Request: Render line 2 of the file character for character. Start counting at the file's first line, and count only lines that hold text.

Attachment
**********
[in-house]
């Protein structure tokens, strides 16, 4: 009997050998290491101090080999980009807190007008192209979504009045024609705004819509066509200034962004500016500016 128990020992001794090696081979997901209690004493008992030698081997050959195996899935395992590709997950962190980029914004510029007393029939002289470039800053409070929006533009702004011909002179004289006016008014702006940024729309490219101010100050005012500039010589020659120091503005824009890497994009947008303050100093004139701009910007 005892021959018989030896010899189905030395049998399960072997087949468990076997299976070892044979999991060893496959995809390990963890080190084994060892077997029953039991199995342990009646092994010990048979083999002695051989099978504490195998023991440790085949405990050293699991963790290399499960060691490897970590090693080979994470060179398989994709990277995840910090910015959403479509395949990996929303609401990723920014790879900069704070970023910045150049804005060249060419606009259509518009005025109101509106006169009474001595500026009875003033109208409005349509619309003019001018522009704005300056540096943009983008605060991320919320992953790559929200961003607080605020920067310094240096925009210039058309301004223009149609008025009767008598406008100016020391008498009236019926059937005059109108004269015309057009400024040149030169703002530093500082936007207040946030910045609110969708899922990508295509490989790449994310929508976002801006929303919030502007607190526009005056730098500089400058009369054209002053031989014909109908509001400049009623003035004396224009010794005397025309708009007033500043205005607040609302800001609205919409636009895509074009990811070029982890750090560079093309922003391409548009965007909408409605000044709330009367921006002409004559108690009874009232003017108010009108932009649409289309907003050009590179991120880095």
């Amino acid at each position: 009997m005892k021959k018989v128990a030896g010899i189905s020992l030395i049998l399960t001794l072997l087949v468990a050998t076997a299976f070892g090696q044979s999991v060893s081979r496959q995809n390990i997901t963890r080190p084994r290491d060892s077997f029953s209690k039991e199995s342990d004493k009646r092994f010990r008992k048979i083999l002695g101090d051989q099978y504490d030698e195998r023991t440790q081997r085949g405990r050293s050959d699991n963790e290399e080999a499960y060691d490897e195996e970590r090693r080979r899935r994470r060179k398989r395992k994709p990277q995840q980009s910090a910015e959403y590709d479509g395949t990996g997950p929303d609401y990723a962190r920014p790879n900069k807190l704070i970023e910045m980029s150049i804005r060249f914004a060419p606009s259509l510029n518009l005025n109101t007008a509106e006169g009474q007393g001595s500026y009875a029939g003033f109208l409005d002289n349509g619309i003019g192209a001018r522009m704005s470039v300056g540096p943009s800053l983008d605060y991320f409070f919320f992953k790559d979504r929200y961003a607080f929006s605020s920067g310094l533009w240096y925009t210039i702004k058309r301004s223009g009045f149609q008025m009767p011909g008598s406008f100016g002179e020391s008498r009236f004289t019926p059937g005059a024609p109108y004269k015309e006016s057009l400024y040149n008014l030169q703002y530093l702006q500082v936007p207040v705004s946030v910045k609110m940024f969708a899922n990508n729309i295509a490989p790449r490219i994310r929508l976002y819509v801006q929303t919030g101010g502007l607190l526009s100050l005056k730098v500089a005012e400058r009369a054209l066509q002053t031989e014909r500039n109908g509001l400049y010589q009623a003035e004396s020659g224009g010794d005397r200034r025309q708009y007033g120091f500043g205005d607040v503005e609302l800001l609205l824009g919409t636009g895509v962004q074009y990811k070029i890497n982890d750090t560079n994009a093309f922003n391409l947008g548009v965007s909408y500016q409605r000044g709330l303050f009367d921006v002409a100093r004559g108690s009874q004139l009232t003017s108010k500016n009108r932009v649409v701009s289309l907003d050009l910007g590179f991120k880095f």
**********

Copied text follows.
């Protein structure tokens, strides 16, 4: 009997050998290491101090080999980009807190007008192209979504009045024609705004819509066509200034962004500016500016 128990020992001794090696081979997901209690004493008992030698081997050959195996899935395992590709997950962190980029914004510029007393029939002289470039800053409070929006533009702004011909002179004289006016008014702006940024729309490219101010100050005012500039010589020659120091503005824009890497994009947008303050100093004139701009910007 005892021959018989030896010899189905030395049998399960072997087949468990076997299976070892044979999991060893496959995809390990963890080190084994060892077997029953039991199995342990009646092994010990048979083999002695051989099978504490195998023991440790085949405990050293699991963790290399499960060691490897970590090693080979994470060179398989994709990277995840910090910015959403479509395949990996929303609401990723920014790879900069704070970023910045150049804005060249060419606009259509518009005025109101509106006169009474001595500026009875003033109208409005349509619309003019001018522009704005300056540096943009983008605060991320919320992953790559929200961003607080605020920067310094240096925009210039058309301004223009149609008025009767008598406008100016020391008498009236019926059937005059109108004269015309057009400024040149030169703002530093500082936007207040946030910045609110969708899922990508295509490989790449994310929508976002801006929303919030502007607190526009005056730098500089400058009369054209002053031989014909109908509001400049009623003035004396224009010794005397025309708009007033500043205005607040609302800001609205919409636009895509074009990811070029982890750090560079093309922003391409548009965007909408409605000044709330009367921006002409004559108690009874009232003017108010009108932009649409289309907003050009590179991120880095």